But the other thing Jono and I were talking about was that, in a way, if you are in that space at the moment with only a few visitors, it’s very, very quiet. The downside to that is that it might feel a bit uncomfortable. There is not a lot of ambience. The upside is that you could argue that that silence creates a contemplative space and a space for the visitor to engage with the stories and to absorb the stories. I am going to leave that to you to be the judge. If you haven’t already seen the exhibition or you will be going back to see the exhibition, please have a think about that notion of audio and think about what you perhaps would have done had you been the curator. Would you have preferred music, some sound, or do you appreciate the silence?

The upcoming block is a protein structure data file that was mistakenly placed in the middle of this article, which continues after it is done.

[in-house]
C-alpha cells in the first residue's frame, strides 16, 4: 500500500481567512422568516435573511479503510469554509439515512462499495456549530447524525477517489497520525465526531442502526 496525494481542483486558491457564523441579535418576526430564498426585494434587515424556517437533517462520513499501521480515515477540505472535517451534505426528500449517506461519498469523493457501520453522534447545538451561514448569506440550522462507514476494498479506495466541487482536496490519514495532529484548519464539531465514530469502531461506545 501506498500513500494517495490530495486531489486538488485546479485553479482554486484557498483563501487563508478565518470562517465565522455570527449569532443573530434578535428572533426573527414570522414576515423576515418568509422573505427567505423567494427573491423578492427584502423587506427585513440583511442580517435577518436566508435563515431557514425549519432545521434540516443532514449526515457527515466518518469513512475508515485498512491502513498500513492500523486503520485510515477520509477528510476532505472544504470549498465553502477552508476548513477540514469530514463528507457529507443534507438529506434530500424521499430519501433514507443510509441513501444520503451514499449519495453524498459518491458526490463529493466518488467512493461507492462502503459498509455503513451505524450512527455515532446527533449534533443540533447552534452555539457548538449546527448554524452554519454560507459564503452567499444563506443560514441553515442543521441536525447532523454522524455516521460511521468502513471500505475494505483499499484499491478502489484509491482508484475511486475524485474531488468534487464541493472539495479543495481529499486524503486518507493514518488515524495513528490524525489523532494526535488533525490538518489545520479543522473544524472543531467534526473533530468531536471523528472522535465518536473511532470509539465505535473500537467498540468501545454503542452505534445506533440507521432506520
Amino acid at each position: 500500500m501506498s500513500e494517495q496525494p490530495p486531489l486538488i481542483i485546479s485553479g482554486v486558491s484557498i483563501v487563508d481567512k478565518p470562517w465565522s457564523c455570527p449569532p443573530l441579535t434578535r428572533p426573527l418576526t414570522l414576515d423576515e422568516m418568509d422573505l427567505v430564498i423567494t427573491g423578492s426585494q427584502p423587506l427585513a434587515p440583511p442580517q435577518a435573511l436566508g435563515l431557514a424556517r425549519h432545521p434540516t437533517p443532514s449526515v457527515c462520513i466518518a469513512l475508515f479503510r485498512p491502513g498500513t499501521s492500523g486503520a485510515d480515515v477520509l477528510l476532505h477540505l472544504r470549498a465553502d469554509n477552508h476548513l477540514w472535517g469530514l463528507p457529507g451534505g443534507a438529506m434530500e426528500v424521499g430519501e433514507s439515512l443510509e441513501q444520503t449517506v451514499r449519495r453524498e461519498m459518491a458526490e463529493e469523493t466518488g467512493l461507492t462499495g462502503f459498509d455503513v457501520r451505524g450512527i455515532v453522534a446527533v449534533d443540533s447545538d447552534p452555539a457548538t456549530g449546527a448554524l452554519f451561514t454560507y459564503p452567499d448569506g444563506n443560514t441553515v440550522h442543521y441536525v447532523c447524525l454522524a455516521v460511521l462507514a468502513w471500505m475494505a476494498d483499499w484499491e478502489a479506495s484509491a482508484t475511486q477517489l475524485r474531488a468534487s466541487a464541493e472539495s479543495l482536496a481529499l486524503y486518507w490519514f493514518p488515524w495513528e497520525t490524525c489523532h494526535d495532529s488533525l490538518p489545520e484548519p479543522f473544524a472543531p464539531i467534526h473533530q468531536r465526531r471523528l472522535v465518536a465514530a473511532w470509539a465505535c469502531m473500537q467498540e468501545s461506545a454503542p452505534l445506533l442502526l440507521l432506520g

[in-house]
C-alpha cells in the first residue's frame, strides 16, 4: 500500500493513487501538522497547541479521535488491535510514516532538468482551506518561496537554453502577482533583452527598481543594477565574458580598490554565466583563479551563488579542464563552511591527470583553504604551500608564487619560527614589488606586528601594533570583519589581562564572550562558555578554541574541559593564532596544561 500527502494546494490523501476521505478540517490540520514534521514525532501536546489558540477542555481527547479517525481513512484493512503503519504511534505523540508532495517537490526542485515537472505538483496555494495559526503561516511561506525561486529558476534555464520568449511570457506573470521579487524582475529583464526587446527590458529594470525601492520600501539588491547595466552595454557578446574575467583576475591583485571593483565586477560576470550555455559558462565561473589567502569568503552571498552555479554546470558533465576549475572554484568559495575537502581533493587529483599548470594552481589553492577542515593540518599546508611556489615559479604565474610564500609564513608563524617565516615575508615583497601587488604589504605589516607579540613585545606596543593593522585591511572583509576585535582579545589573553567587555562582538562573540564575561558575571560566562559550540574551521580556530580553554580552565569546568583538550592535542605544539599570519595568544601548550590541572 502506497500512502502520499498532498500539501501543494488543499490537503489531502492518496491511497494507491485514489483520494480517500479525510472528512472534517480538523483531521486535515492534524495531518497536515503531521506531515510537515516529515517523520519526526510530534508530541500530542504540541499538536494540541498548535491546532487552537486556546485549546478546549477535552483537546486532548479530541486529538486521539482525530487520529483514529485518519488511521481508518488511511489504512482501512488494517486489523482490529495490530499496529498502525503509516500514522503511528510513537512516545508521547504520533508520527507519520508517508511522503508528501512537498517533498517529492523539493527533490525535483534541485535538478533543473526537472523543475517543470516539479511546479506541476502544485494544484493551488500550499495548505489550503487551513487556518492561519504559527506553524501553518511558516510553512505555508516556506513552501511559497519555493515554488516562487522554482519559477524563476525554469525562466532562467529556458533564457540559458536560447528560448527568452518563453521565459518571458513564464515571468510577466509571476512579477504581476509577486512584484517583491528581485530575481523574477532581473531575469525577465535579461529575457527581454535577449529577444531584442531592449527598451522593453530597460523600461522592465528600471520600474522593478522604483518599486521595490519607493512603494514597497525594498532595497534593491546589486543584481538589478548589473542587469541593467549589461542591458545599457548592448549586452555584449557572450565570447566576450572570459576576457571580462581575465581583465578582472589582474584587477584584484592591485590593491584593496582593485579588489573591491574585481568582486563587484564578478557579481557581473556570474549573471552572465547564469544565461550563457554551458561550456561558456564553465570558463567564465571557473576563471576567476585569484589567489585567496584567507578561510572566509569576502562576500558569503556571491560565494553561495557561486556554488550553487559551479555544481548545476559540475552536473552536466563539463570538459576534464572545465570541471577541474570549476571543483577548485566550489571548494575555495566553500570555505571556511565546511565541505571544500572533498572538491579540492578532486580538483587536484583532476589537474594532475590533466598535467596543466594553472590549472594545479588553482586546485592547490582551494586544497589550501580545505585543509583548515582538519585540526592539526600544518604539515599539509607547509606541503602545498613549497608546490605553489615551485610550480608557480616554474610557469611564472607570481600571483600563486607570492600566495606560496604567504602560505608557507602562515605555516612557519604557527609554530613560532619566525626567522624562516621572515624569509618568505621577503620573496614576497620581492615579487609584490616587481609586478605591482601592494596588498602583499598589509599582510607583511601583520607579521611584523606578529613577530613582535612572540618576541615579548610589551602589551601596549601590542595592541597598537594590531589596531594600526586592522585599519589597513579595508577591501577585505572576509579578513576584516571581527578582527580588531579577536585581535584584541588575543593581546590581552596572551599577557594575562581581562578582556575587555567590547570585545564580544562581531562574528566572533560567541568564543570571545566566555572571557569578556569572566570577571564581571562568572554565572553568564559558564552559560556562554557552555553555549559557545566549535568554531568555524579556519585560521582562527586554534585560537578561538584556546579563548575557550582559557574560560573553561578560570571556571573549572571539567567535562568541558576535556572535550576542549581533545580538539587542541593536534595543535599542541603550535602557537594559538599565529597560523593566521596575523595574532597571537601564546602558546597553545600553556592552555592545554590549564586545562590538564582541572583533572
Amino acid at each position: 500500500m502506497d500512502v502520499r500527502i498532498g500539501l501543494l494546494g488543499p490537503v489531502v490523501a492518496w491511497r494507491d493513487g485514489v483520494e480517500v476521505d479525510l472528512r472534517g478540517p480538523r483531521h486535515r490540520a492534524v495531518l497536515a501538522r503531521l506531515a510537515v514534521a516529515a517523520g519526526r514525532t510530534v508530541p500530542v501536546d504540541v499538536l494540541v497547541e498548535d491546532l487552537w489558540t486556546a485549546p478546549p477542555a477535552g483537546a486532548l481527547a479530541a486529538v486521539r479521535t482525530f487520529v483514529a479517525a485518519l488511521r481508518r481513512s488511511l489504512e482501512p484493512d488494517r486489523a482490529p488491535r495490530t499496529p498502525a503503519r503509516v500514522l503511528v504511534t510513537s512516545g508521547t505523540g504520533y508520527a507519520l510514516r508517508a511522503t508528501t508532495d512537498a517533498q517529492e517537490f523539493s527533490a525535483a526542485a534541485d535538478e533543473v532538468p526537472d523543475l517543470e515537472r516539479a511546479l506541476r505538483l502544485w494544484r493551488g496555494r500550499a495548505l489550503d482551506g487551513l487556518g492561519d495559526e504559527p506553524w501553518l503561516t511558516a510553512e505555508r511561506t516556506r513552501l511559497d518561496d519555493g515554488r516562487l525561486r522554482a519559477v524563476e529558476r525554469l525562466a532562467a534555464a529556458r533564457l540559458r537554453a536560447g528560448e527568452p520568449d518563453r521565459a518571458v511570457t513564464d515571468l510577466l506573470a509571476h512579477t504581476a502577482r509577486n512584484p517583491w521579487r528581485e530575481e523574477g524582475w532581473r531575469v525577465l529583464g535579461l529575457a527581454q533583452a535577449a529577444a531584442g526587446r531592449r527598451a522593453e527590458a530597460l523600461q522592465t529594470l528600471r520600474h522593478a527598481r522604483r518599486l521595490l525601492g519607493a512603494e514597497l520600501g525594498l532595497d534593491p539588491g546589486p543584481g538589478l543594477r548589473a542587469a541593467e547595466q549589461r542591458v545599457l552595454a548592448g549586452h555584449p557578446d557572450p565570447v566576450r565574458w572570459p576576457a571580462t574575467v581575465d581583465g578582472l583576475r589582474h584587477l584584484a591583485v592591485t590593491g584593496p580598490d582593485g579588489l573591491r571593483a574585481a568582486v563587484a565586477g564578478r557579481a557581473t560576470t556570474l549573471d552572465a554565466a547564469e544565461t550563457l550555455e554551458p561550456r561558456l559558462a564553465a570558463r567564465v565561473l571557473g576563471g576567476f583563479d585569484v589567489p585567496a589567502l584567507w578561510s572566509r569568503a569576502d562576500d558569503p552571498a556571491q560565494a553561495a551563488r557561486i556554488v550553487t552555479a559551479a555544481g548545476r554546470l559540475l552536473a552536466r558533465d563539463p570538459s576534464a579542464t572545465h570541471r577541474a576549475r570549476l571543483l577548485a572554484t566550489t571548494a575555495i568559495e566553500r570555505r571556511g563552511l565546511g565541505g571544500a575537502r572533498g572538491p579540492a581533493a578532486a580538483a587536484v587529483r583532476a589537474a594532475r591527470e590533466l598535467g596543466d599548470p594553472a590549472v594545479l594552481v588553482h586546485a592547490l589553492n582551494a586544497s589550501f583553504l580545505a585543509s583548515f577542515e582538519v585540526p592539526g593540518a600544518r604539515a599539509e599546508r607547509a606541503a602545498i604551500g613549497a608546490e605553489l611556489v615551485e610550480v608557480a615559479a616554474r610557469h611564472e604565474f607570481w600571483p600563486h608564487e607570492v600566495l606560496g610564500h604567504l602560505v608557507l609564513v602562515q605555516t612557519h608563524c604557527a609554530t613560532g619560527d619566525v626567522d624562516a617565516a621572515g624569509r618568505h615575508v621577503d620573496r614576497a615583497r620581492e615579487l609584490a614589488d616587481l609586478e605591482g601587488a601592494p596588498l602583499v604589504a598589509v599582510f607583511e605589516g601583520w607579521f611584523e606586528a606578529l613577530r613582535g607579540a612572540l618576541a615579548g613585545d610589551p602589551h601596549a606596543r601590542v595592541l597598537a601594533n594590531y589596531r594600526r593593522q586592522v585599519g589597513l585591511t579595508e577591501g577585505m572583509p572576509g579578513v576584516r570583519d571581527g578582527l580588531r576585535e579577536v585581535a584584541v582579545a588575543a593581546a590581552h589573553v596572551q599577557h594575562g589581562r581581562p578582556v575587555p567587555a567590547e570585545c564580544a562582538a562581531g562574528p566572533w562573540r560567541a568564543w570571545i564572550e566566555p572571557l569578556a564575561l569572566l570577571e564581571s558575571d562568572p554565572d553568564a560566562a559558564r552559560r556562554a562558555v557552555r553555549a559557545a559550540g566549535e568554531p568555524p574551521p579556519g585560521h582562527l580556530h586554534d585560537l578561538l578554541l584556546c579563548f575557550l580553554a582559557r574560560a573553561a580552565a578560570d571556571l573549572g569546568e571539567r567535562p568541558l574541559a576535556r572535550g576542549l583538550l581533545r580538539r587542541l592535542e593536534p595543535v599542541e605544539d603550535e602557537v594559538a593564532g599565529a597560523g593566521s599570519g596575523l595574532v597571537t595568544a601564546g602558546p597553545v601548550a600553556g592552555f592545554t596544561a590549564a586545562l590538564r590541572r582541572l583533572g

Before we go to questions, Jono and I are going to briefly chat about our favourite stories. Through the course of an exhibition you get to like some of the people that you meet through your research while some you don’t care for much by the end. So we thought we would share with you our favourite people from the exhibition.